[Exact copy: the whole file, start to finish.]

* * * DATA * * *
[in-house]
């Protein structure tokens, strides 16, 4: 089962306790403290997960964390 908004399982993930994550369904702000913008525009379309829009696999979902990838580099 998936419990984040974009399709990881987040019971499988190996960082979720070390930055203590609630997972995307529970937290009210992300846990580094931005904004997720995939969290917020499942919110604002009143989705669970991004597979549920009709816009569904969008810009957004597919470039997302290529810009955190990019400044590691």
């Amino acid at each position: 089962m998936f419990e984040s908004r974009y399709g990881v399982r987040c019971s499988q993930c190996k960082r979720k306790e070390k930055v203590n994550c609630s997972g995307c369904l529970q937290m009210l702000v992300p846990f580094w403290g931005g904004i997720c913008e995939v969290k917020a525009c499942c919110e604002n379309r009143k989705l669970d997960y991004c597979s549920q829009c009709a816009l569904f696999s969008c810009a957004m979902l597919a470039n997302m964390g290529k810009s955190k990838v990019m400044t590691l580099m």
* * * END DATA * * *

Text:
[in-house]
């Protein structure tokens, strides 16, 4: 089962306790403290997960964390 908004399982993930994550369904702000913008525009379309829009696999979902990838580099 998936419990984040974009399709990881987040019971499988190996960082979720070390930055203590609630997972995307529970937290009210992300846990580094931005904004997720995939969290917020499942919110604002009143989705669970991004597979549920009709816009569904969008810009957004597919470039997302290529810009955190990019400044590691």
């Amino acid at each position: 089962m998936f419990e984040s908004r974009y399709g990881v399982r987040c019971s499988q993930c190996k960082r979720k306790e070390k930055v203590n994550c609630s997972g995307c369904l529970q937290m009210l702000v992300p846990f580094w403290g931005g904004i997720c913008e995939v969290k917020a525009c499942c919110e604002n379309r009143k989705l669970d997960y991004c597979s549920q829009c009709a816009l569904f696999s969008c810009a957004m979902l597919a470039n997302m964390g290529k810009s955190k990838v990019m400044t590691l580099m």